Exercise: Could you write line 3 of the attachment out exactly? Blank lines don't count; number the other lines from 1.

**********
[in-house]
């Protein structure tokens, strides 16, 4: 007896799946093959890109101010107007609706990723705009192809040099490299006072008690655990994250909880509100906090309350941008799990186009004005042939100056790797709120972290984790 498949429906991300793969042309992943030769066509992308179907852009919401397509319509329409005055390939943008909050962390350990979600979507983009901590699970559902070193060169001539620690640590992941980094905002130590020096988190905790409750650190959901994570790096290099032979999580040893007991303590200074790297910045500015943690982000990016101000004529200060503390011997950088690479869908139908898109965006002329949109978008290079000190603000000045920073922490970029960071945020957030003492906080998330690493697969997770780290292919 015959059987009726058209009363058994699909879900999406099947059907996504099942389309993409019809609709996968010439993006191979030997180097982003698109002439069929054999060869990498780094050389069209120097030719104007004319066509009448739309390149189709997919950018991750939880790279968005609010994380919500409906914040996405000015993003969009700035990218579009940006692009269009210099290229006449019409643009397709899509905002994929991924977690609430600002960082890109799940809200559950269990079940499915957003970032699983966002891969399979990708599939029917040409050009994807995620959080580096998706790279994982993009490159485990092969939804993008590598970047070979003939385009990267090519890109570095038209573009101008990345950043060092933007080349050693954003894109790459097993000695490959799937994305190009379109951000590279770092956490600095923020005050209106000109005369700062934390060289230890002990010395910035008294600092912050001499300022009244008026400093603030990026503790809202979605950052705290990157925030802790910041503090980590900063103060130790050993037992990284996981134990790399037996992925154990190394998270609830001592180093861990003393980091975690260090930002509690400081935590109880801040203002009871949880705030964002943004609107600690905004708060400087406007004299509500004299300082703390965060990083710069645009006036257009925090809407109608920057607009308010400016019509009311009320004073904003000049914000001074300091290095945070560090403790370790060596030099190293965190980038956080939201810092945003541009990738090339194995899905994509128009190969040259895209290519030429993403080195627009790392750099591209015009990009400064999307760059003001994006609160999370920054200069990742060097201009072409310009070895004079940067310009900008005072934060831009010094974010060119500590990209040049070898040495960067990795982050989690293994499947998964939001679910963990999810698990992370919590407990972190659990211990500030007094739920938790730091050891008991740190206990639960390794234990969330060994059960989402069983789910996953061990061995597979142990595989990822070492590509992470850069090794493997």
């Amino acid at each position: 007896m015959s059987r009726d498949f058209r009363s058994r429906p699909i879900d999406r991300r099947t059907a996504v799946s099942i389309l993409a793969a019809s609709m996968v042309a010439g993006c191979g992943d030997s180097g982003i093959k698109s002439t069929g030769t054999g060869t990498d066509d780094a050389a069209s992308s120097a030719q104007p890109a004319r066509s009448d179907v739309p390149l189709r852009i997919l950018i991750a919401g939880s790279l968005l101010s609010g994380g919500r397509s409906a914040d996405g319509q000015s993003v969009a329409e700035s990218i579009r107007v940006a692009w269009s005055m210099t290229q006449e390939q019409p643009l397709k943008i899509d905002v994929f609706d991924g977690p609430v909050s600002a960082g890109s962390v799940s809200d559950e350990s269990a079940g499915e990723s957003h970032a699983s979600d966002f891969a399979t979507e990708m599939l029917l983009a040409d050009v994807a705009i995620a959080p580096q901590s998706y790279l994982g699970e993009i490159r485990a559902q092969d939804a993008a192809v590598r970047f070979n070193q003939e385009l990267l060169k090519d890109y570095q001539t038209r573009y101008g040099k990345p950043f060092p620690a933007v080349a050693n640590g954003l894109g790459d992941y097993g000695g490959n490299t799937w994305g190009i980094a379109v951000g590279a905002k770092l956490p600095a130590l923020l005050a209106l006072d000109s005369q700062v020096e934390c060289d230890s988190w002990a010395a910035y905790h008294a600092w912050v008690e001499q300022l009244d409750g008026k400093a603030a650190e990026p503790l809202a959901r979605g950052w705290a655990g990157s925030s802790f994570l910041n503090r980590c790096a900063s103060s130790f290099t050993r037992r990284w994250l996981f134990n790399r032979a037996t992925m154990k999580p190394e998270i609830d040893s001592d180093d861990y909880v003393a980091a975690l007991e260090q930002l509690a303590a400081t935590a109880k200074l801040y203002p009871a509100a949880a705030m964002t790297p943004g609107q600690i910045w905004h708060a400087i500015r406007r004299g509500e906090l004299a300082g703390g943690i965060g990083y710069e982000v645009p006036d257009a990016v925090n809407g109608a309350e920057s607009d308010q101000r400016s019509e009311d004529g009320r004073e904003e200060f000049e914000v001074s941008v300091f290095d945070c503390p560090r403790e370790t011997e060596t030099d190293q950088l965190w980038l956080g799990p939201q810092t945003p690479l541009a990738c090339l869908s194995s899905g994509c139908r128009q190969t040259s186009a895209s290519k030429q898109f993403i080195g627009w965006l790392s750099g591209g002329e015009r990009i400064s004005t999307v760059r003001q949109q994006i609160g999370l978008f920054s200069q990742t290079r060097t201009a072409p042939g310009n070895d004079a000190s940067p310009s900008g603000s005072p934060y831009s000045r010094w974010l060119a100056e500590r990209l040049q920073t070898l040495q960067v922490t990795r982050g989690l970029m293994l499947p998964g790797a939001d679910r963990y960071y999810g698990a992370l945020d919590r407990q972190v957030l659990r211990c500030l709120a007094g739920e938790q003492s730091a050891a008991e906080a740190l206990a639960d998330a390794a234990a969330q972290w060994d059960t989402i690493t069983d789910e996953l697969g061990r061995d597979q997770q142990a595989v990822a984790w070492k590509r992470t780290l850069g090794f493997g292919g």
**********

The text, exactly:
């Amino acid at each position: 007896m015959s059987r009726d498949f058209r009363s058994r429906p699909i879900d999406r991300r099947t059907a996504v799946s099942i389309l993409a793969a019809s609709m996968v042309a010439g993006c191979g992943d030997s180097g982003i093959k698109s002439t069929g030769t054999g060869t990498d066509d780094a050389a069209s992308s120097a030719q104007p890109a004319r066509s009448d179907v739309p390149l189709r852009i997919l950018i991750a919401g939880s790279l968005l101010s609010g994380g919500r397509s409906a914040d996405g319509q000015s993003v969009a329409e700035s990218i579009r107007v940006a692009w269009s005055m210099t290229q006449e390939q019409p643009l397709k943008i899509d905002v994929f609706d991924g977690p609430v909050s600002a960082g890109s962390v799940s809200d559950e350990s269990a079940g499915e990723s957003h970032a699983s979600d966002f891969a399979t979507e990708m599939l029917l983009a040409d050009v994807a705009i995620a959080p580096q901590s998706y790279l994982g699970e993009i490159r485990a559902q092969d939804a993008a192809v590598r970047f070979n070193q003939e385009l990267l060169k090519d890109y570095q001539t038209r573009y101008g040099k990345p950043f060092p620690a933007v080349a050693n640590g954003l894109g790459d992941y097993g000695g490959n490299t799937w994305g190009i980094a379109v951000g590279a905002k770092l956490p600095a130590l923020l005050a209106l006072d000109s005369q700062v020096e934390c060289d230890s988190w002990a010395a910035y905790h008294a600092w912050v008690e001499q300022l009244d409750g008026k400093a603030a650190e990026p503790l809202a959901r979605g950052w705290a655990g990157s925030s802790f994570l910041n503090r980590c790096a900063s103060s130790f290099t050993r037992r990284w994250l996981f134990n790399r032979a037996t992925m154990k999580p190394e998270i609830d040893s001592d180093d861990y909880v003393a980091a975690l007991e260090q930002l509690a303590a400081t935590a109880k200074l801040y203002p009871a509100a949880a705030m964002t790297p943004g609107q600690i910045w905004h708060a400087i500015r406007r004299g509500e906090l004299a300082g703390g943690i965060g990083y710069e982000v645009p006036d257009a990016v925090n809407g109608a309350e920057s607009d308010q101000r400016s019509e009311d004529g009320r004073e904003e200060f000049e914000v001074s941008v300091f290095d945070c503390p560090r403790e370790t011997e060596t030099d190293q950088l965190w980038l956080g799990p939201q810092t945003p690479l541009a990738c090339l869908s194995s899905g994509c139908r128009q190969t040259s186009a895209s290519k030429q898109f993403i080195g627009w965006l790392s750099g591209g002329e015009r990009i400064s004005t999307v760059r003001q949109q994006i609160g999370l978008f920054s200069q990742t290079r060097t201009a072409p042939g310009n070895d004079a000190s940067p310009s900008g603000s005072p934060y831009s000045r010094w974010l060119a100056e500590r990209l040049q920073t070898l040495q960067v922490t990795r982050g989690l970029m293994l499947p998964g790797a939001d679910r963990y960071y999810g698990a992370l945020d919590r407990q972190v957030l659990r211990c500030l709120a007094g739920e938790q003492s730091a050891a008991e906080a740190l206990a639960d998330a390794a234990a969330q972290w060994d059960t989402i690493t069983d789910e996953l697969g061990r061995d597979q997770q142990a595989v990822a984790w070492k590509r992470t780290l850069g090794f493997g292919g």